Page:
As mentioned above, evidence on the contribution of epigenetic mechanisms in SZ comes from monozygotic twin studies wherein the concordance rates are only ∼50%. This low concordance rate suggests the interplay of genes and environment resulting in SZ. Because of this interplay, the epigenetic mechanisms have been suggested to be among the etiological factors . Epigenetic mechanisms are defined as processes that can alter the patterns of gene expression without causing a change in the DNA sequence . These mechanisms operate at the levels of transcription, mRNA stability and translation (Table 2). At the level of transcription, mammalian genes can be regulated by covalent modifications of the DNA , modifications of N-terminal tails of histones , microRNAs , circular RNAs  and long noncoding RNAs . A number of modifications of RNA have been reported to influence mRNA stability and efficiency of translation. These modifications and their roles are described elsewhere [22, 23]. Because of epigenetic differences, genetically identical cells in a multicellular organism express different sets of genes that confer cell type – specific identity and function . The most well studied epigenetic modification is methylation of the 5th carbon in the cytosine residues in the genomic DNA, often referred to as cytosine methylation. This modification mostly occurs in the CpG dinucleotides because of the maintenance mechanism in a post-replicative manner involving hemi-methylated DNA [see below]. As such, DNA methylation is often used as a synonym to CpG methylation in mammals. A family of enzymes, referred to as DNA methyltransferases (DNMTs) are responsible for establishment and maintenance of DNA methylation . Several studies that focused on the relationship between DNA methylation and gene expression showed an inverse correlation, meaning that DNA methylation is often associated with repressed state of the promoters . In case of histones, the lysines in the N-terminal tails of core histones can either be acetylated or methylated. These modifications occur on the same lysine residues and are therefore mutually exclusive . Whereas histone lysine acetylation is always associated with gene expression, histone methylation is associated with either expression or silencing depending on the residues involved . For example, methylation at lysine 9 of histone H3 (H3-K9) or H3-K27 is associated with silencing. On the other hand, H3-K4 or H3-K36 methylation is associated with gene expression. Histone methyltransferases and histone acetyltransferases are two families of enzymes for imparting the two covalent modifications of the N-terminal tails of the core histones . As in case of DNA methylation, histone marks are also heritable. The covalently modified nucleosomes from the parental chromatin are segregated equally among the two daughter DNA molecules so that additional nucleosomes containing histone marks identical to the parental nucleosomes are assembled . Both DNA methylation and histone modifications are reversible involving different categories of enzymes and processes. The machinery of DNA methylation and demethylation is described in the next section [Section 2.1]. With regard to the histone modifications, histone demethylases (HDMs), histone methyltransferases (HMTs), histone acetyltransferases (HATs) and histone deacetylases (HDACs) together play a role in erasure and establishment of histone modification marks . HDMs remove methyl groups from the lysines of the core histones so that the unmethylated lysines can be acetylated by HATs. HDACs, on the other hand, remove acetyl groups from the acetylated lysines so that the same residues can be methylated by HMTs.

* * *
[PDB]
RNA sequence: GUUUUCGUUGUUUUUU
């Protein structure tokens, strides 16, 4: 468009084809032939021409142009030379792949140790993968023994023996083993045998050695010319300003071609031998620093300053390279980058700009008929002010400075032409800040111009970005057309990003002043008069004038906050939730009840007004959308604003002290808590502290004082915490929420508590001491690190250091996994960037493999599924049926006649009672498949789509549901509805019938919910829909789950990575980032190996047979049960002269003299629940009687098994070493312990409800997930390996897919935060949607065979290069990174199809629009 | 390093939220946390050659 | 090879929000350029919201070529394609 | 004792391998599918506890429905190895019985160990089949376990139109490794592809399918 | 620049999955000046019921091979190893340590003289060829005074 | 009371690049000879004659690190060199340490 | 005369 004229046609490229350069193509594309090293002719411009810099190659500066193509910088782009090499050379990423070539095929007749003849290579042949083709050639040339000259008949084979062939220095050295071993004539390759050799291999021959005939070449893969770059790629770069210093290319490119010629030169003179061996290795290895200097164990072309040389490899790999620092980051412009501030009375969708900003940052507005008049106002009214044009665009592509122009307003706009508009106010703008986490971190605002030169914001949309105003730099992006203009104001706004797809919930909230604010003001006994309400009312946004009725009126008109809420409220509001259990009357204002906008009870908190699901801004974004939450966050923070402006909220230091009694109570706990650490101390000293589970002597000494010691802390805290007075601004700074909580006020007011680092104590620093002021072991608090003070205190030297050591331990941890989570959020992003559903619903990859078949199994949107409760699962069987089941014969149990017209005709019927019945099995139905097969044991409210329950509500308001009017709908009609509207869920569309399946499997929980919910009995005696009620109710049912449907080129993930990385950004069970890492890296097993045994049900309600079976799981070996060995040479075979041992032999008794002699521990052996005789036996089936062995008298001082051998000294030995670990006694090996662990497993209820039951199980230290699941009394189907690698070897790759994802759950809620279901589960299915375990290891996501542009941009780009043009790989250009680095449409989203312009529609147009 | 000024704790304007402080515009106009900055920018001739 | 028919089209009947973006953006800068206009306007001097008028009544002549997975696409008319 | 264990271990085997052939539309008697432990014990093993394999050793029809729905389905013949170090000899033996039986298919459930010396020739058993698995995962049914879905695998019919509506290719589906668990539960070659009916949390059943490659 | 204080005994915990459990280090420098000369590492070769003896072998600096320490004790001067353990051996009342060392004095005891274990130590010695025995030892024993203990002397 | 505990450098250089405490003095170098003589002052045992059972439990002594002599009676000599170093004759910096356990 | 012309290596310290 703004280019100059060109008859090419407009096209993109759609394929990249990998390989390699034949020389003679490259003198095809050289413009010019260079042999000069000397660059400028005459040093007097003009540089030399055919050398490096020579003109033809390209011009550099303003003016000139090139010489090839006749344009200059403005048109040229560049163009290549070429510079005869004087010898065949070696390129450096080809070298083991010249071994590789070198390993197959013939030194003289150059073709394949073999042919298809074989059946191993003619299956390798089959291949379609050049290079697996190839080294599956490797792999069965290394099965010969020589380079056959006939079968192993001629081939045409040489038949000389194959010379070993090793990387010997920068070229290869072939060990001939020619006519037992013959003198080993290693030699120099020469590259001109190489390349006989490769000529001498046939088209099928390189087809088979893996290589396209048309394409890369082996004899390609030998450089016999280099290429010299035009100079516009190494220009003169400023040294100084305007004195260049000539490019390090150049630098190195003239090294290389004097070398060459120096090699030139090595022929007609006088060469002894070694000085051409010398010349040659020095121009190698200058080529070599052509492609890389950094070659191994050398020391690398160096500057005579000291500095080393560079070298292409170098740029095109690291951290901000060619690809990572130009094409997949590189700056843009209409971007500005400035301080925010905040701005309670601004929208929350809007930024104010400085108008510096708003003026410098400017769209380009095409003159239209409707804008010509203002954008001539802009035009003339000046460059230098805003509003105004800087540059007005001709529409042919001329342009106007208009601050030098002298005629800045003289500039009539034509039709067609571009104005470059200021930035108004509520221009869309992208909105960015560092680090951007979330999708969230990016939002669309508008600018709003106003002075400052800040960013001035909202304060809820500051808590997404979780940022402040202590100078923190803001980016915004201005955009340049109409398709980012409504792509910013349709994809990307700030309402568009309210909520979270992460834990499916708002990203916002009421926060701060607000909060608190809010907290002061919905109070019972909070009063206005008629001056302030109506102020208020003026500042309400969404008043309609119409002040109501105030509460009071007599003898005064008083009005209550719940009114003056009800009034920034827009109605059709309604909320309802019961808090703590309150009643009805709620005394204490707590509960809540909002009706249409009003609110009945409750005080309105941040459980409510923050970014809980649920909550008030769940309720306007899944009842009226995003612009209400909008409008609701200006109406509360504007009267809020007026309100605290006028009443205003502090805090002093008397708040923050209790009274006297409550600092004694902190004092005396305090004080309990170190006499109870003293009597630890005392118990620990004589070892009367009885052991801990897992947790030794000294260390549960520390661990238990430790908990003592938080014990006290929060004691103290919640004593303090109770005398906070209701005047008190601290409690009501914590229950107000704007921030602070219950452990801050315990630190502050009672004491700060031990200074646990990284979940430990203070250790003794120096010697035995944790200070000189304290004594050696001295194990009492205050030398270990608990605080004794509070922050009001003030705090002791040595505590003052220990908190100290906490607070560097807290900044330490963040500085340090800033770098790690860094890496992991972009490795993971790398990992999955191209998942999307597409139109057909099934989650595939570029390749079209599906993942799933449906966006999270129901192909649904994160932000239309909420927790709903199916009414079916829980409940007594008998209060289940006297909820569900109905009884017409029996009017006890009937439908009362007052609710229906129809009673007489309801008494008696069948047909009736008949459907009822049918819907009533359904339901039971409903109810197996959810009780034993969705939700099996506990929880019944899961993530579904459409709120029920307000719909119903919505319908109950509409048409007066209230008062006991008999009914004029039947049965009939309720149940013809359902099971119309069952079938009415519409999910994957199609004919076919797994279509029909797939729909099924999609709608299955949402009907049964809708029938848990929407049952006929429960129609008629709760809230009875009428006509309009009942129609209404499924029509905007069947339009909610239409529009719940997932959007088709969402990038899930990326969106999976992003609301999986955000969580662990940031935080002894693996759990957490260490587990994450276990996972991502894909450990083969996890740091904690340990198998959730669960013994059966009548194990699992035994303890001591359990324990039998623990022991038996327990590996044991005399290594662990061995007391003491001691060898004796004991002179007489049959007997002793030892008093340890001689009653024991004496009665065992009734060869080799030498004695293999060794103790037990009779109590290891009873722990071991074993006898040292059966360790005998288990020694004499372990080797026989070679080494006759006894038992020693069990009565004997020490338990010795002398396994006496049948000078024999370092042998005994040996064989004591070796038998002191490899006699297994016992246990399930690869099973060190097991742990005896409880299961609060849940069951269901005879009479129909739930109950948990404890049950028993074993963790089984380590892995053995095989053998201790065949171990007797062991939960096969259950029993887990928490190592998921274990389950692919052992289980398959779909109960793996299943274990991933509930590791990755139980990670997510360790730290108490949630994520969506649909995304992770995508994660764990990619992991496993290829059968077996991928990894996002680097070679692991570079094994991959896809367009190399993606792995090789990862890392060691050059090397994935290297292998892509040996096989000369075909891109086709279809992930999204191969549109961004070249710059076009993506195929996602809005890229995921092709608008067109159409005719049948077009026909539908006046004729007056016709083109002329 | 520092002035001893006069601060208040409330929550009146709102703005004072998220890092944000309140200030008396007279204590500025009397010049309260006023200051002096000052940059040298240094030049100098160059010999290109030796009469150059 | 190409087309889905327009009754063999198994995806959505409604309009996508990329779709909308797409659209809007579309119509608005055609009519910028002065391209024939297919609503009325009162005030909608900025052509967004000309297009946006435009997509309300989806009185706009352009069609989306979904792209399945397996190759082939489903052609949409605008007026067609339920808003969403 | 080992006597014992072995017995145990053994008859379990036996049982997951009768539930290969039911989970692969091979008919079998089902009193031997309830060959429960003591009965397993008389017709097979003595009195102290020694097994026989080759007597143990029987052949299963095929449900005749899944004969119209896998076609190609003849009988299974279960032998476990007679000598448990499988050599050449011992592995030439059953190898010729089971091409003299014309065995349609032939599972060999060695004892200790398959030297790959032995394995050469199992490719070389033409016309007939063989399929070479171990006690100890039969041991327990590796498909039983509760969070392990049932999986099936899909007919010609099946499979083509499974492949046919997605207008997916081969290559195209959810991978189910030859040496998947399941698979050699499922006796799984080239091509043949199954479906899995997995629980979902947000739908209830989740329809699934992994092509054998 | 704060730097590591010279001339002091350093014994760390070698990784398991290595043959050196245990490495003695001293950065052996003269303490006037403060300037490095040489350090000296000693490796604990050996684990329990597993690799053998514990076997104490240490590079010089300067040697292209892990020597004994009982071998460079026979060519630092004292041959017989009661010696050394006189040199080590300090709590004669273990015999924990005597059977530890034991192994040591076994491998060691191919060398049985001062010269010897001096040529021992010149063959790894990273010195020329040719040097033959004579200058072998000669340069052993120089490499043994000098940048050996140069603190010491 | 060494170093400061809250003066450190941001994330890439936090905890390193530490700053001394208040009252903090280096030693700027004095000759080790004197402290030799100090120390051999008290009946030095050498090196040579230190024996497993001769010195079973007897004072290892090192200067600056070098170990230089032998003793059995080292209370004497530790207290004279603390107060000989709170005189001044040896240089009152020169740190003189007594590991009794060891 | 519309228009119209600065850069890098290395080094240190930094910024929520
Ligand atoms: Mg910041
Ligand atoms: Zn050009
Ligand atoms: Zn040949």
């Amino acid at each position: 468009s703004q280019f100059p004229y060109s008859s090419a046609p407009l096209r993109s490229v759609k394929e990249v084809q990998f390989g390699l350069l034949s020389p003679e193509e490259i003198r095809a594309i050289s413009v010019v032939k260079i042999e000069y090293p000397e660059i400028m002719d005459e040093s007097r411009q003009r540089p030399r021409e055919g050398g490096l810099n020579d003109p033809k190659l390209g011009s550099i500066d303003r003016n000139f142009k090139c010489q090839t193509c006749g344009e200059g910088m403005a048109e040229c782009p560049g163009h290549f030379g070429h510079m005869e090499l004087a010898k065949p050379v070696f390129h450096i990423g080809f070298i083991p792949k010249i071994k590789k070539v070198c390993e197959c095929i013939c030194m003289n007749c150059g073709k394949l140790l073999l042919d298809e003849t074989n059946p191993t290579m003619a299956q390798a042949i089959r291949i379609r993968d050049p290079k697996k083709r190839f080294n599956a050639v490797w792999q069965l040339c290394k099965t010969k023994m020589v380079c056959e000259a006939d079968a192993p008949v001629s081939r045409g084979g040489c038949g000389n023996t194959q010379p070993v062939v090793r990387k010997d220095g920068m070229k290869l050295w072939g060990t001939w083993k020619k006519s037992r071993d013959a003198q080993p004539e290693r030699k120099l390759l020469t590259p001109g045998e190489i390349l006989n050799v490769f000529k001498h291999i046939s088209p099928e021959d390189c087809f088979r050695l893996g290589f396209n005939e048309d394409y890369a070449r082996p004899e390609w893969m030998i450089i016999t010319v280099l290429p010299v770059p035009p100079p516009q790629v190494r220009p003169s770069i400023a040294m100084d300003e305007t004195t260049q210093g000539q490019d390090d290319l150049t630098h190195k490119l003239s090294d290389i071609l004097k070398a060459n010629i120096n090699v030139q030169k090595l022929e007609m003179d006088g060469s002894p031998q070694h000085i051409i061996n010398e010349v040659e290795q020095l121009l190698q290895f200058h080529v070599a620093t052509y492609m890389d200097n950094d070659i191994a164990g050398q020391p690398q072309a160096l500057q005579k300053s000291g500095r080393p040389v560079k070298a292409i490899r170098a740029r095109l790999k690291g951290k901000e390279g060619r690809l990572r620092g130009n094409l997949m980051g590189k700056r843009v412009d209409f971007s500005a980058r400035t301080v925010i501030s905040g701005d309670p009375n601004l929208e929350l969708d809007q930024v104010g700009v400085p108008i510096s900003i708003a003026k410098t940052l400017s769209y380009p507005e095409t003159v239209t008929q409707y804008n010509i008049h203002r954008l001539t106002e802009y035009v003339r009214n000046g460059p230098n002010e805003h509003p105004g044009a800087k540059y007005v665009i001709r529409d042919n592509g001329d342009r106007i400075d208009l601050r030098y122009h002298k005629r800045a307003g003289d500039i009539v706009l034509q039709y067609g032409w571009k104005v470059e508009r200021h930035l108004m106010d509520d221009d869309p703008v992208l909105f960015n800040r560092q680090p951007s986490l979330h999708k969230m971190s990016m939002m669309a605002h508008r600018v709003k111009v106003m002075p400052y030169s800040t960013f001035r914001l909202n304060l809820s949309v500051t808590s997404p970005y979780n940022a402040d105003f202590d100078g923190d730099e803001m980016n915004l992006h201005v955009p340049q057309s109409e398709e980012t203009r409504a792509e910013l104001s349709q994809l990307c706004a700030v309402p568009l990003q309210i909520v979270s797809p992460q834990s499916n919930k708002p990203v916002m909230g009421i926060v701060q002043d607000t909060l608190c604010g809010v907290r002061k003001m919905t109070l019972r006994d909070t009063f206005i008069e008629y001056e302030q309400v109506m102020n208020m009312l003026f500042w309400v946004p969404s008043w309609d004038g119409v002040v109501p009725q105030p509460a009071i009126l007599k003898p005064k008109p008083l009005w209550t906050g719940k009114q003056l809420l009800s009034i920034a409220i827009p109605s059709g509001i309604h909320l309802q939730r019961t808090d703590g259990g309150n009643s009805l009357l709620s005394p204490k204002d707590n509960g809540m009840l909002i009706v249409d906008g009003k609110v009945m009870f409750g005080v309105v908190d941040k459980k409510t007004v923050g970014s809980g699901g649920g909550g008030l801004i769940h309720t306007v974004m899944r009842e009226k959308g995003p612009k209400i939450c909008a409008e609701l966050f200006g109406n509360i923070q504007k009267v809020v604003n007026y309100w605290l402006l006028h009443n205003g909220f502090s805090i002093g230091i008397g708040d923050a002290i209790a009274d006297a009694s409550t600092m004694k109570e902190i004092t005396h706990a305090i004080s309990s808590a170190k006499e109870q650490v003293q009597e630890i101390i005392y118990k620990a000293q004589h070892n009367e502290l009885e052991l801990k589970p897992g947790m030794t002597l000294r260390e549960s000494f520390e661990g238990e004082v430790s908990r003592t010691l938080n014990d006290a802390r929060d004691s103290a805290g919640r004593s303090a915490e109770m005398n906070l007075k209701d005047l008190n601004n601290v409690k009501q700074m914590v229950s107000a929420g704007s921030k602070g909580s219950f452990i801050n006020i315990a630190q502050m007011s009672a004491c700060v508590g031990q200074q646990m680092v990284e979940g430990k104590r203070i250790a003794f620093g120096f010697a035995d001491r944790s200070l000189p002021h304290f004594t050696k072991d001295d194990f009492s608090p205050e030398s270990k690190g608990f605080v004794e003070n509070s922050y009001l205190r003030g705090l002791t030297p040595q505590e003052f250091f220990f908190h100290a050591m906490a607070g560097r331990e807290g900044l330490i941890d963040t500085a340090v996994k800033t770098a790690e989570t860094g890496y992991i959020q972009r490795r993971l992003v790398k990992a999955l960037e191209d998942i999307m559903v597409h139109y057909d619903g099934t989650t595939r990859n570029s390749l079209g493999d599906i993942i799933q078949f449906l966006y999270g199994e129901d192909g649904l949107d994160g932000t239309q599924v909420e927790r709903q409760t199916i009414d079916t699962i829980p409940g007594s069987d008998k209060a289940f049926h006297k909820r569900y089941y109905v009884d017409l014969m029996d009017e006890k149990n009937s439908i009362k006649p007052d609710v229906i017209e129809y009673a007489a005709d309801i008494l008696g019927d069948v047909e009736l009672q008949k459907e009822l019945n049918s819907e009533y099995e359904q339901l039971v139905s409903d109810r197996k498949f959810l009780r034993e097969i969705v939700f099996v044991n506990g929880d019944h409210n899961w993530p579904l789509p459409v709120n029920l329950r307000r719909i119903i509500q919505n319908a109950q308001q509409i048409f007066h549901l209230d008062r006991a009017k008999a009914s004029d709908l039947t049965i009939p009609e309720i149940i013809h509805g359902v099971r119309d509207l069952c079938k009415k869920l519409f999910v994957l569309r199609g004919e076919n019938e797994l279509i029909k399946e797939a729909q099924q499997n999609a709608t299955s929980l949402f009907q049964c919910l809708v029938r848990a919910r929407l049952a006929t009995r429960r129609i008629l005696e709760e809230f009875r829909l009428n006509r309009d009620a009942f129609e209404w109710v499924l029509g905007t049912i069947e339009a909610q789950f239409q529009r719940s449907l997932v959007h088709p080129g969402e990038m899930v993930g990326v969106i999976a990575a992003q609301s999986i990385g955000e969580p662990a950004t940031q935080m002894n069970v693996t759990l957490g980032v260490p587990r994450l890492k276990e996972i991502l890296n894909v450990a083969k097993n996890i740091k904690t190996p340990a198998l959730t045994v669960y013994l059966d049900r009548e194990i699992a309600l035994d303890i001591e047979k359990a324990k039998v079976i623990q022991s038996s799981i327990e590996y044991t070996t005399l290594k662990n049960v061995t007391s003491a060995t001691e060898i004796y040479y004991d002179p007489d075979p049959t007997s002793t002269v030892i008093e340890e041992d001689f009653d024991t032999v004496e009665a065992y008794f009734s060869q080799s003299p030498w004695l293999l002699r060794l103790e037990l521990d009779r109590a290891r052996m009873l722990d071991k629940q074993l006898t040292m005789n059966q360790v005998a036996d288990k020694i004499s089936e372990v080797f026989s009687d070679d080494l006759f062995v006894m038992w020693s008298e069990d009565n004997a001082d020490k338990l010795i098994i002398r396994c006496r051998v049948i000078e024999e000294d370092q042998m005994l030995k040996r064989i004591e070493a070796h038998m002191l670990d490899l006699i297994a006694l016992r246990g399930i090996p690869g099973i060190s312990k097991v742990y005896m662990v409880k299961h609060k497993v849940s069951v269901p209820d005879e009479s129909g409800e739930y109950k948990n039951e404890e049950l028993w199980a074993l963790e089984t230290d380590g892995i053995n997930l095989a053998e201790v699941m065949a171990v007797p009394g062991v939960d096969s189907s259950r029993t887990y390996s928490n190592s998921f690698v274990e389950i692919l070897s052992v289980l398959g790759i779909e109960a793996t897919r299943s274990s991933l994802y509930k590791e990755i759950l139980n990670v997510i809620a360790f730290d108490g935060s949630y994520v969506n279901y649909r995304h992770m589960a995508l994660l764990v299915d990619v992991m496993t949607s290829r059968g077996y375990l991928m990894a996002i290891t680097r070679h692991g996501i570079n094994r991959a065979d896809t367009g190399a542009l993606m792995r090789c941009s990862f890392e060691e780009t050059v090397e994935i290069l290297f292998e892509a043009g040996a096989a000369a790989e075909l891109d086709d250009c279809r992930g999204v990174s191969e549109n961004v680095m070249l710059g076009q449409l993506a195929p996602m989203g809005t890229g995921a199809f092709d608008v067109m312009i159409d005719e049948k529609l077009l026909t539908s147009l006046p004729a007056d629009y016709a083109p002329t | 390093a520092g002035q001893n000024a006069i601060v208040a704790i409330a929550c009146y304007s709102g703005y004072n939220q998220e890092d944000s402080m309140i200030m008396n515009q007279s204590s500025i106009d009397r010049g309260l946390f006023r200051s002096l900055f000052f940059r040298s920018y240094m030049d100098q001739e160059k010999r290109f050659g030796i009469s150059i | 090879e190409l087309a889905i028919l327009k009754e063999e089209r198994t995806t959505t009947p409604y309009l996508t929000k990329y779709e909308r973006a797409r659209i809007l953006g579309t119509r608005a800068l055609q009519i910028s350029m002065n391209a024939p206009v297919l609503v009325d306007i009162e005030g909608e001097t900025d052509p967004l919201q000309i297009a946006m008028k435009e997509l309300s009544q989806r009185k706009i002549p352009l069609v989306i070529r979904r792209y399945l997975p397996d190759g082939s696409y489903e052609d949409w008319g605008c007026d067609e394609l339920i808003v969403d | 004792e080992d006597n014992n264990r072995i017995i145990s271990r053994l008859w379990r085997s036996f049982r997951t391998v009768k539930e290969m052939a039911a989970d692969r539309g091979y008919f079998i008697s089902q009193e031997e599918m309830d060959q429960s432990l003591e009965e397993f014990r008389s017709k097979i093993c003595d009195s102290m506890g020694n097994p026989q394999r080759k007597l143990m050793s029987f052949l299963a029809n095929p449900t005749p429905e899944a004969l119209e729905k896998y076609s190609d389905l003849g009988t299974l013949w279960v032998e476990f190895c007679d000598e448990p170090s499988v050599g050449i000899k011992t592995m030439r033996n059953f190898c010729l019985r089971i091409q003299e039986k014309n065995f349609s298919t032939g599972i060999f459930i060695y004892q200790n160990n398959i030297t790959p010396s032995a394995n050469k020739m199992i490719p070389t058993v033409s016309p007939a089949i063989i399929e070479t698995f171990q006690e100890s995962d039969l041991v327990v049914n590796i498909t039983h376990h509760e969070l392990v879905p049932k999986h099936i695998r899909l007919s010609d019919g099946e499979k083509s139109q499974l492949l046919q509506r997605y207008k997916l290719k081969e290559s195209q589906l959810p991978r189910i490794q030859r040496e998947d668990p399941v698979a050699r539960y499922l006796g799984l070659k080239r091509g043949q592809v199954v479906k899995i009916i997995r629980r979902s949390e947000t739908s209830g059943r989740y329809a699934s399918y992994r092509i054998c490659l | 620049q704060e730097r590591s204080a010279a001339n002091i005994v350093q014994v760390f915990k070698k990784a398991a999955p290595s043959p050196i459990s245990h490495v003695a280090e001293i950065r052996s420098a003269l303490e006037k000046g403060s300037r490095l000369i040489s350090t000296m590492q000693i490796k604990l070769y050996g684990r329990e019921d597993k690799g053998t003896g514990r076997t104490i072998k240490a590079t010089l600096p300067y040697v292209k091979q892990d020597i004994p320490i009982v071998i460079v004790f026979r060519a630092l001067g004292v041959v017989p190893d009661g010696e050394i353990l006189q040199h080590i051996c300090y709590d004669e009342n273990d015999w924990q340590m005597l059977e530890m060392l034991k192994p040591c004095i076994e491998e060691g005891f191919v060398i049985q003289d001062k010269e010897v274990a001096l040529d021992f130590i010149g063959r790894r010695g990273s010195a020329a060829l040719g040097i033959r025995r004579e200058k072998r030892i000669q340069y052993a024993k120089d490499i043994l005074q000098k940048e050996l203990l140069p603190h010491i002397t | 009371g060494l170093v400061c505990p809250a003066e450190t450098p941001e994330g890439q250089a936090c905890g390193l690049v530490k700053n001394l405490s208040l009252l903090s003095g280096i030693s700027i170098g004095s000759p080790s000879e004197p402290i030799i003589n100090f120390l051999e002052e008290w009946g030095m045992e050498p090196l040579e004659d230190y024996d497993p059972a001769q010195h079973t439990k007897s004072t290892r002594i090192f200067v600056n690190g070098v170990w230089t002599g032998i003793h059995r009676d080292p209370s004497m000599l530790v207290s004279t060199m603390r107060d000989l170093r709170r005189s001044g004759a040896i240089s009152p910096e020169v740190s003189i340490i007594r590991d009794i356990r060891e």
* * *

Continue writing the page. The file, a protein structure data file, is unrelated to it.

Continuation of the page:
Apart from covalent modifications of the genome, long noncoding RNAs (lnc RNAs), microRNAs (miRNAs) and circular RNAs (circRNAs) also play an important role in regulating gene expression. Of these, circRNAs and miRNAs regulate expression at post-transcriptional levels whereas lncRNAs can regulate at both transcriptional and post-transcriptional levels. Lnc RNAs are ≥200 nucleotides, do not encode any protein and regulate genes at the both transcriptional and post-transcriptional levels . At the level of transcription, lncRNAs either can promote histone modifications and chromatin condensation or recruit transcription factors to facilitate gene expression or evict transcription factors and result in gene repression. In addition, lncRNAs are also known to influence alternative splicing, polysome recruitment to enable translation, act as decoys for microRNAs (miRNAs) and regulate mRNA stability. The miRNAs, on the other hand cause translational repression of the target mRNAs. Each miRNA is ∼22 bases long and can recognize multiple targets having a few mismatches at their 3′-ends . In cases, where there is no mismatch, miRNA can induce degradation of the target mRNA sequence . CircRNAs are generated by back-splicing or non-colinear splicing of pre-mRNA molecules and may include both exonic and intronic sequences . In addition to competing with canonical splicing and controlling the levels of the corresponding protein-coding mRNAs, circRNAs can also act as protein decoys or miRNA sponges to regulate gene expression .